UK Markets closed

European Equities: No Stats and a Shortened Session to Test the Bulls

Bob Mason

Economic Calendar:

Thursday, 2nd January 2020

Spanish Manufacturing PMI (Dec)

Italian Manufacturing PMI (Dec)

French Manufacturing PMI (Dec) Final

German Manufacturing PMI (Dec) Final

Eurozone Manufacturing PMI (Dec) Final

Friday, 3rd January 2020

German Unemployment Change / Rate (Dec)

German CPI (MoM) (Dec)

The Majors

It was a bearish start to the week for the European majors on Monday, with the CAC40 and EuroStoxx600 falling by 0.91% and 0.85% respectively to lead the way down. The DAX30 saw a more modest loss of 0.66% on the day.

With the European and U.S majors hitting record highs over the holiday period, expectations of improved trade terms failed to deliver.

A stronger EUR and a continued contraction in Germany’s manufacturing sector remain issues for the Eurozone’s economy.

Expectations are for emerging economies to see the largest benefits from the phase 1 trade agreement, which could see some outflows going into 2020.

Much will depend on the details of the Phase 1 trade agreement that will likely emerge in the New Year.

The Stats

It was a quiet day on the Eurozone economic calendar on Monday. 3rd quarter GDP data and prelim December inflation figures from Spain were the only stats in focus on the day.

With the German markets on a shortened day, the release of retail sales figures, scheduled for release on Monday, was delayed.

The lack of material stats from the Eurozone left the CAC40 and EuroStoxx600 in the hands of risk sentiment and movement across the U.S majors.

From the U.S, November trade and pending home sales figures and December’s Chicago PMI were in focus.

The Goods trade deficit narrowed from $66.53bn to $63.19bn in November. Economists had forecast a deficit of $68.75bn.

From the private sector, the Chicago PMI rose from 46.30 to 48.9 in December, coming in ahead of a forecast of 48.0.

Pending home sales rose by 1.2%, which was in line with forecasts. In October, pending home sales had fallen by 1.3%.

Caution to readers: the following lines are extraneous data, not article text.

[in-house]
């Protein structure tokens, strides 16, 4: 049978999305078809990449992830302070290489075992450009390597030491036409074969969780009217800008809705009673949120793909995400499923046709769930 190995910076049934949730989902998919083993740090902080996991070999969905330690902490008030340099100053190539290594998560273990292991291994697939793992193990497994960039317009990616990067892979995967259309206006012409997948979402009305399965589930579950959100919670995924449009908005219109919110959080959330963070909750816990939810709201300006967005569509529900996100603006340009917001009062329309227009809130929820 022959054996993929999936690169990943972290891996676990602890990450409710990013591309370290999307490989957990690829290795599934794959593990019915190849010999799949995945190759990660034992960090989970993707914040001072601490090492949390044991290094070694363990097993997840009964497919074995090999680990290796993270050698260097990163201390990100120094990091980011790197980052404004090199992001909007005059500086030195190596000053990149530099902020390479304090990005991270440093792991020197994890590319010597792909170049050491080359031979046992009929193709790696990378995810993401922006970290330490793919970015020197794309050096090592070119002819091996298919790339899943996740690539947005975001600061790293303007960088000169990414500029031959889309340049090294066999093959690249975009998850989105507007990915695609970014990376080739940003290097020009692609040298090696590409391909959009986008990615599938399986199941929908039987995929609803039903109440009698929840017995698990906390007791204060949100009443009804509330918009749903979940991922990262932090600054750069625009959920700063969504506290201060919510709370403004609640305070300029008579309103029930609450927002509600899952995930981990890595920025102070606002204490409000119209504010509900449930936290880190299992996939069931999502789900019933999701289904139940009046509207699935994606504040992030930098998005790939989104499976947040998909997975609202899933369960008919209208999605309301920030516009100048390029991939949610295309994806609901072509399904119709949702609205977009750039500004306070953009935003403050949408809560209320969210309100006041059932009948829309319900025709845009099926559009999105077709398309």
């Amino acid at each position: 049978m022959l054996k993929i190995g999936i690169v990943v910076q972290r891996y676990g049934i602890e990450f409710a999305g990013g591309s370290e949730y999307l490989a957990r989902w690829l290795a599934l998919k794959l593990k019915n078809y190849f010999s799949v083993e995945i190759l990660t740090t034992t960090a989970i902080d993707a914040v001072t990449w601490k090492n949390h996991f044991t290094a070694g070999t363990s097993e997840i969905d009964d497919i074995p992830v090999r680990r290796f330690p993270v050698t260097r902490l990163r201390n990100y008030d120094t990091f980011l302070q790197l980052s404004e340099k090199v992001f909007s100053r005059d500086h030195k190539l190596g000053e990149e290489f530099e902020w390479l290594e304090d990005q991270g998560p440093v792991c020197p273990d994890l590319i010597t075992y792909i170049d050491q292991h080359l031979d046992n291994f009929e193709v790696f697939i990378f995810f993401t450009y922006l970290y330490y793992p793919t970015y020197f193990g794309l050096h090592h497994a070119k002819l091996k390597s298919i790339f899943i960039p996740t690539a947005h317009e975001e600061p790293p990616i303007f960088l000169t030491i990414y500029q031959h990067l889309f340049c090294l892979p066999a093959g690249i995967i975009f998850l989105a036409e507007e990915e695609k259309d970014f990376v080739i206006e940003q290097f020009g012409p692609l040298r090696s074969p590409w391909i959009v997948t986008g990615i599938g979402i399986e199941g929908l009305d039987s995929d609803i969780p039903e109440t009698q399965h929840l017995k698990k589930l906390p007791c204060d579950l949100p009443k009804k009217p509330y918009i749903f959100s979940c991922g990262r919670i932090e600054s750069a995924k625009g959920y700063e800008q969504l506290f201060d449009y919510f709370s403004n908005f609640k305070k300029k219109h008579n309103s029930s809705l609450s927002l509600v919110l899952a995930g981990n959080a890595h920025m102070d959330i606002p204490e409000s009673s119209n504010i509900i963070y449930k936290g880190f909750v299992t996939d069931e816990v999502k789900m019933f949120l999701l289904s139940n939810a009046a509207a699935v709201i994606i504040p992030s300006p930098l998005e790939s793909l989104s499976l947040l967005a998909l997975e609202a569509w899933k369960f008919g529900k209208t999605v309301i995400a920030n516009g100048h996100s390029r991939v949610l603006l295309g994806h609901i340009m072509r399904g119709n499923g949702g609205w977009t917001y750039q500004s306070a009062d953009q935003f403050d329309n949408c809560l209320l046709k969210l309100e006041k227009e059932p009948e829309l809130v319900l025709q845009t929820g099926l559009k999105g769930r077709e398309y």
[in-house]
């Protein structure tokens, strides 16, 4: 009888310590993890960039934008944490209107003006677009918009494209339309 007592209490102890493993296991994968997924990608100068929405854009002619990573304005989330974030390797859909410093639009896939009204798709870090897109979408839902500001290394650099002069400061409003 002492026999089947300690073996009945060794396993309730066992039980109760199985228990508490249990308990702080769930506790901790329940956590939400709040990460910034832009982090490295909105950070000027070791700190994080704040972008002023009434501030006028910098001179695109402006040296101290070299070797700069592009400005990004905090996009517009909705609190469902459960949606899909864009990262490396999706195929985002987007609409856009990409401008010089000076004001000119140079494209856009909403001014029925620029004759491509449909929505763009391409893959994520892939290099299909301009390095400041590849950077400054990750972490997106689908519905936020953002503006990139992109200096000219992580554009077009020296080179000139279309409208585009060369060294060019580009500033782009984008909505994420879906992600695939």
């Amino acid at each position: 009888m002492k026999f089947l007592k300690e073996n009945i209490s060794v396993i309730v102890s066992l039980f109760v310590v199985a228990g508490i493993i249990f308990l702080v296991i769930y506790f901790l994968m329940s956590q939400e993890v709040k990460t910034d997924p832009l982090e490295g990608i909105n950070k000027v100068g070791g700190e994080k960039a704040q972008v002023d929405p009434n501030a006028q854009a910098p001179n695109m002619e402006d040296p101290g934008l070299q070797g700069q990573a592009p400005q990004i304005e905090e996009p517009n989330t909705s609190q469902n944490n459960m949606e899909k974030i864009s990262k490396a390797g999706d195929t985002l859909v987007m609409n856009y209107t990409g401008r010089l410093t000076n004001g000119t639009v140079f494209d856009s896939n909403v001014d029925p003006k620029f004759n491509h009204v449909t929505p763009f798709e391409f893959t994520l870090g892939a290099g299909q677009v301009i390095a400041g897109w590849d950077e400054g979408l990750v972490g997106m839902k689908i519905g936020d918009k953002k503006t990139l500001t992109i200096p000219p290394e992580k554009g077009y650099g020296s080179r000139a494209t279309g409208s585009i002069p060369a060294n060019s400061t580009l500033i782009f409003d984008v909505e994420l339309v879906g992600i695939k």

The stats had a muted impact on the majors, however, with New Year jitters creeping in.

The Market Movers

For the DAX: It was a mixed start to the week for the auto sector. BMW and Daimler fell by 0.25% and 0.65% to lead the way down. Continental (+0.02%) and Volkswagen (-0.03%) closed out the day relatively flat.

It was also a bullish day for the banks. Commerzbank rose by 1.36%, while Deutsche Bank rising by 0.51%.

From the CAC, it was a bearish day for the banks. BNP Paribas and Soc Gen fell by 0.45% and by 0.34% respectively, while Credit Agricole fell by 0.65%.

It was also a bearish day for the French auto sector, with Peugeot and Renault falling by 1.15% and by 0.93% respectively.

On the VIX Index

The VIX rallied by 10.35% on Monday. Following on from a 6.17% gain on Friday, the VIX ended the day at $14.8.

A bearish day across the European and U.S majors supported the VIX, with the S&P500 falling by 0.58% on the day.

Profit-taking ahead of the New Year and anticipated details of the phase 1 trade agreement contributed to the upside in the VIX.

With phase 2 negotiations expected to begin in the New Year, it’s not clear how far the phase 1 agreement goes to support the global economy.

The Day Ahead

It’s a particularly quiet day on the Eurozone economic calendar. There are no material stats due out of the Eurozone to provide the majors with direction.

With the German market closed and the CAC40 and EuroStoxx600 on shortened sessions, volumes will be on the lighter side.

From the early part of the day, December private sector PMI numbers out of China failed to impress. While the manufacturing sector PMI beat forecasts by holding steady at 50.2, the services PMI fell from 54.4 to 53.5.

The service sector’s contribution to China’s economy is far more significant in recent years, which does make the markets more sensitive to the non-manufacturing sector.

In the futures markets, at the time of writing, the Dow was up by 37 points. It was less impressive across the Asian majors, however. The CSI300 bucked the trend early on, rising by 0.33%. The ASX200 led the way down, sliding by 1.67%.

This article was originally posted on FX Empire